The bump as the plane landed was minor, but it still shook her. Her stomach twisted. She was back, and that made it all real, painfully real.

Her uncle was gone. Things had changed.

Maybe Something More

Author’s Note: So when I started expanding the ideas brought back to me by Sunday’s late post, I wanted to do the flashback for the first moment when Dillon and Larina found their relationship changing from friends to something else, back in the time when they were close as kids rather than the strangers they are when the main story starts (and here I go ruining everything by posting bits out of order, but this is a piece I have ready and fits a theme, so it goes up.)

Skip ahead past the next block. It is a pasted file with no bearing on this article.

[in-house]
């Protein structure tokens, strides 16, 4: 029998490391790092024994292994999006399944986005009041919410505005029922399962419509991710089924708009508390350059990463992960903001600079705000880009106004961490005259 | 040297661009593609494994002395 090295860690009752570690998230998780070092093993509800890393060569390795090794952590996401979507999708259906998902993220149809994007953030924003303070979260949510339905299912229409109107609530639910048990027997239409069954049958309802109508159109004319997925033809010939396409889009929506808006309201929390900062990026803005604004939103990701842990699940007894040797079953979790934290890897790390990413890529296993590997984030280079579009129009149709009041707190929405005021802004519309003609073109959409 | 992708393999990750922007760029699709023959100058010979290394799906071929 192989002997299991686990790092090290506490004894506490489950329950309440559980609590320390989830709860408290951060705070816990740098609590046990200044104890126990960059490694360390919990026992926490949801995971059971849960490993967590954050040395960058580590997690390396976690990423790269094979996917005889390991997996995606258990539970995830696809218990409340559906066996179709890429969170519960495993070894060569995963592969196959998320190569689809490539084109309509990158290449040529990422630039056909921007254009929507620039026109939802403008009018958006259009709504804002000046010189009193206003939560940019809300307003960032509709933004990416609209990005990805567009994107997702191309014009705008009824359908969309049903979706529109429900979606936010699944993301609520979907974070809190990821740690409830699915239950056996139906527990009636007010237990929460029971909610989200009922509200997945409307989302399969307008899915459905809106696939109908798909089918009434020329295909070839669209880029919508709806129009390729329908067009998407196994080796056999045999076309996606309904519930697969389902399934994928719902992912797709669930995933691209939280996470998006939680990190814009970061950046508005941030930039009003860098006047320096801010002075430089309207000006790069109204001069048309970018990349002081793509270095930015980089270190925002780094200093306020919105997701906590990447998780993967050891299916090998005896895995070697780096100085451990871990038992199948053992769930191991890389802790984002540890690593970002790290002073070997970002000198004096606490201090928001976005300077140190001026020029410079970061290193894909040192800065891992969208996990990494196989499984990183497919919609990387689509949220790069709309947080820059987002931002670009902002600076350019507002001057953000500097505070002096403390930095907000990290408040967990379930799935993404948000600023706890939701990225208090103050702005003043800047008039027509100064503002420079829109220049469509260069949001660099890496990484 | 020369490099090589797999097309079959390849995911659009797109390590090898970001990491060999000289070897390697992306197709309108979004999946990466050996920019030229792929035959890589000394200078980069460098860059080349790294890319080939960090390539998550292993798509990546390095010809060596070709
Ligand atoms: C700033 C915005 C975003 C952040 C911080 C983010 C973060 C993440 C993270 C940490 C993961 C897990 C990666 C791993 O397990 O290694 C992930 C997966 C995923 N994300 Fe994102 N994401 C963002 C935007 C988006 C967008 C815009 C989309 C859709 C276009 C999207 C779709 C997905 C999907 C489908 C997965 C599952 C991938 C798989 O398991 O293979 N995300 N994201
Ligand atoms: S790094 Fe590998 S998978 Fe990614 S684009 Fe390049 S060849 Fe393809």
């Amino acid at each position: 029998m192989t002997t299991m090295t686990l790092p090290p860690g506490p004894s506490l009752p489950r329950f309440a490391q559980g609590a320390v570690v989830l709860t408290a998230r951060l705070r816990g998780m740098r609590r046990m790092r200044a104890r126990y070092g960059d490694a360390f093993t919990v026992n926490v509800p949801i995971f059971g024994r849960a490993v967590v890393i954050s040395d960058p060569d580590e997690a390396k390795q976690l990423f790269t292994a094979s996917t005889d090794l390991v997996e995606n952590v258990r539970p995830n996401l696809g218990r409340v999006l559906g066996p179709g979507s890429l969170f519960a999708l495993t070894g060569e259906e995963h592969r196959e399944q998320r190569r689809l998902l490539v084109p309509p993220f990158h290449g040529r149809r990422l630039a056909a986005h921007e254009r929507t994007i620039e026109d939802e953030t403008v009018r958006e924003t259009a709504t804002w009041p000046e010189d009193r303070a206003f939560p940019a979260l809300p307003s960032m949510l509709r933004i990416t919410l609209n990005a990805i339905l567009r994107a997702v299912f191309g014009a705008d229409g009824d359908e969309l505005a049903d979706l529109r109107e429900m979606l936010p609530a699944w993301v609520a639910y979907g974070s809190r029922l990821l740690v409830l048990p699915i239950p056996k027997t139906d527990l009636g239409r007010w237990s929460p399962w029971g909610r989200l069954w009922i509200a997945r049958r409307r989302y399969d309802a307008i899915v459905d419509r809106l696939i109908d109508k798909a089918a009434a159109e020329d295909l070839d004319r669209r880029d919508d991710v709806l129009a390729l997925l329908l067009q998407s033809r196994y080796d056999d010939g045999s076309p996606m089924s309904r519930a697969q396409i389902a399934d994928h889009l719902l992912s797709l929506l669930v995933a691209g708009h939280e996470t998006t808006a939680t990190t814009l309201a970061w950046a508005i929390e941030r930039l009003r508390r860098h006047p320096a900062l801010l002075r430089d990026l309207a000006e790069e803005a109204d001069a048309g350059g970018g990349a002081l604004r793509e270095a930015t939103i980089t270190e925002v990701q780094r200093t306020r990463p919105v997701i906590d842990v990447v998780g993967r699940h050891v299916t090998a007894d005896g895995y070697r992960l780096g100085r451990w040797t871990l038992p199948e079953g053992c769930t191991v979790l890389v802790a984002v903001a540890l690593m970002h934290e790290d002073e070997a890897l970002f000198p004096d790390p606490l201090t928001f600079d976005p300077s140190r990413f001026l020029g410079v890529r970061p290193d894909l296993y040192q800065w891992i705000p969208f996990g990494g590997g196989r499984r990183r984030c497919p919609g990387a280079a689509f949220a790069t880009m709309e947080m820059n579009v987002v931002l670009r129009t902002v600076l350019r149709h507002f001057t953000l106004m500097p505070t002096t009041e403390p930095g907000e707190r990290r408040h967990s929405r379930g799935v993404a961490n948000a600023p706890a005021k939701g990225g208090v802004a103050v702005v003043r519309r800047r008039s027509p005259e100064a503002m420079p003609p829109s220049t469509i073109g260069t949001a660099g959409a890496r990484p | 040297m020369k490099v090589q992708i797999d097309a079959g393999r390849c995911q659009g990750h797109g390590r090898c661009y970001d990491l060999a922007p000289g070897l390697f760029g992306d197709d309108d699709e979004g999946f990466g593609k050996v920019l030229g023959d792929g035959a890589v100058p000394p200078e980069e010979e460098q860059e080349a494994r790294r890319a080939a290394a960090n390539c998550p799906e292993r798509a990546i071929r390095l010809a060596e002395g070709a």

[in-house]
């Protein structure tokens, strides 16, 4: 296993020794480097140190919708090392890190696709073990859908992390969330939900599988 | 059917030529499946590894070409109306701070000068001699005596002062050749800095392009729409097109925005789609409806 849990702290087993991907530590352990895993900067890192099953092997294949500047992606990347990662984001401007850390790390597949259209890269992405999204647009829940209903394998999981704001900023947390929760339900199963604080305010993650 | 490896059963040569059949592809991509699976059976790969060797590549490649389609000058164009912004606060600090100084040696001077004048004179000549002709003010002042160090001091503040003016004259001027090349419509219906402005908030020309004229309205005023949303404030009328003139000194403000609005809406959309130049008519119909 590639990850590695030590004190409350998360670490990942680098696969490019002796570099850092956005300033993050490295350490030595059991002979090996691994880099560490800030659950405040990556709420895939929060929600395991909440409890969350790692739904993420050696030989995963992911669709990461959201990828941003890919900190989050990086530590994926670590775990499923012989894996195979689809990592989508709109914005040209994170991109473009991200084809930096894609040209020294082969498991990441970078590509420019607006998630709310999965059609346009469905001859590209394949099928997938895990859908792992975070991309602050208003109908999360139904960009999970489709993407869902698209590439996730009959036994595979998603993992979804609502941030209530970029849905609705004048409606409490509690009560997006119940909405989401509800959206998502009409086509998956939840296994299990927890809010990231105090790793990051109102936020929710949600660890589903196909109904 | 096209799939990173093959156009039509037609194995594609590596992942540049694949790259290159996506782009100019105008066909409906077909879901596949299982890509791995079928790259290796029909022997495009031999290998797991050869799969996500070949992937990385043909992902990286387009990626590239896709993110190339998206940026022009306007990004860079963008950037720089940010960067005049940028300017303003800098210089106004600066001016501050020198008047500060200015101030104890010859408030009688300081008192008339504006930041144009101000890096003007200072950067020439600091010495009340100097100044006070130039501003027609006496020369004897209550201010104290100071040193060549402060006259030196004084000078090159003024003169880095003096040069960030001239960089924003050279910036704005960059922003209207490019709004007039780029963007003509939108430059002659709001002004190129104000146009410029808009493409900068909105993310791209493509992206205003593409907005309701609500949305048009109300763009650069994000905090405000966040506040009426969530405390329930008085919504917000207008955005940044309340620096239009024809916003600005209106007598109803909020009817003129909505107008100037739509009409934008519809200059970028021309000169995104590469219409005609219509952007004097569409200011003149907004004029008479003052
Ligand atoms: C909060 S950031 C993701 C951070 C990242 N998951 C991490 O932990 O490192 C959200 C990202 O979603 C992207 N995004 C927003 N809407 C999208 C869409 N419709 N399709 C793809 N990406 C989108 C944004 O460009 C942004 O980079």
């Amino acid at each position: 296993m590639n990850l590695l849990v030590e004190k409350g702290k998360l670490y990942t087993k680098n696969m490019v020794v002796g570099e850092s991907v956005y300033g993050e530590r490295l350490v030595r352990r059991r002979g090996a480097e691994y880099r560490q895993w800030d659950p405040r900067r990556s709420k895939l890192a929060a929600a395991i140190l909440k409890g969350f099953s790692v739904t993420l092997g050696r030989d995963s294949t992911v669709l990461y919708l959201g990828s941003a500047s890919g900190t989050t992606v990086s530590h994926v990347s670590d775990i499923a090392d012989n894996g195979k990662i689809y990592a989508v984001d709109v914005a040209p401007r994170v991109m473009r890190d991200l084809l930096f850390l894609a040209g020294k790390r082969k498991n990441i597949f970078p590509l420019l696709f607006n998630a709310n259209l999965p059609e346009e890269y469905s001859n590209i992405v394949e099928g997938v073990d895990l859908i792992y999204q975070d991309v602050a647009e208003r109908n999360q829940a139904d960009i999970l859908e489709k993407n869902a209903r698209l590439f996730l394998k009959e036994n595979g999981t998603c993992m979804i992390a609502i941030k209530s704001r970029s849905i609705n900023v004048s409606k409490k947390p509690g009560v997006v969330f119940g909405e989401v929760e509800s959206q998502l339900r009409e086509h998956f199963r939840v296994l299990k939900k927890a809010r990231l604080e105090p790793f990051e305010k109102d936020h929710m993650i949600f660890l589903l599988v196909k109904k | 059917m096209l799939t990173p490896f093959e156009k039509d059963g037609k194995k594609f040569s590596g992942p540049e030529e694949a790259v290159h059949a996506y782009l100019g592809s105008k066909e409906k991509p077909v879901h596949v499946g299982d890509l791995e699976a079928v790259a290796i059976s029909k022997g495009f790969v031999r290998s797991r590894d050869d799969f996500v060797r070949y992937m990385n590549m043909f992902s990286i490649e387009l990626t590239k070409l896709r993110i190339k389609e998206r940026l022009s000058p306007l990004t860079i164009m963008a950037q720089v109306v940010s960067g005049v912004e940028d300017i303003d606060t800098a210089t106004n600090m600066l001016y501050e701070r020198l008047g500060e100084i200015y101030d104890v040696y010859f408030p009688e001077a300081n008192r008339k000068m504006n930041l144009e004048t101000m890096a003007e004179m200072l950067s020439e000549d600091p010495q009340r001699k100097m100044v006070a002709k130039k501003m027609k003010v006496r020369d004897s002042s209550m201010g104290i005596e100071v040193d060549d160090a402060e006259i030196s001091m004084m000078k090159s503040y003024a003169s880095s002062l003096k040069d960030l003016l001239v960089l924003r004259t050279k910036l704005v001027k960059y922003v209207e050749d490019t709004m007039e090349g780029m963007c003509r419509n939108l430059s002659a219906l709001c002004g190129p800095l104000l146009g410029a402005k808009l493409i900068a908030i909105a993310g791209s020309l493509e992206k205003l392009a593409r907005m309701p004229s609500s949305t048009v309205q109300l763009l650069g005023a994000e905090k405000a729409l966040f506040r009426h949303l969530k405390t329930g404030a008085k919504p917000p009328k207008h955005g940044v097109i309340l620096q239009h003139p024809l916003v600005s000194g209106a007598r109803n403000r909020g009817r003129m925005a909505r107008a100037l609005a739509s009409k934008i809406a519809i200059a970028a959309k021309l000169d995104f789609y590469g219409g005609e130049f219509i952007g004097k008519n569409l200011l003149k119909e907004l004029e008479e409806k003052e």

Plus I had the quote, “Love is friendship set on fire” given to me as a prompt, and that worked well with this.

Maybe Something More

Sixteen was a bundle of nerves, and she would never have admitted that the one making her nervous was right across the barn. She didn’t understand—while she had always loved watching Dillon work with the horses—with any animal because he just had that gift where they all loved him and seemed to be able to communicate with him—she had never felt like this while watching him.

The last time he’d smiled at her, she’d thought she’d either be sick or pass out, and she didn’t like it. He didn’t mean anything by it—he was her friend and friends smiled at each other. It wasn’t supposed to feel like this.

“Hand me the brush.”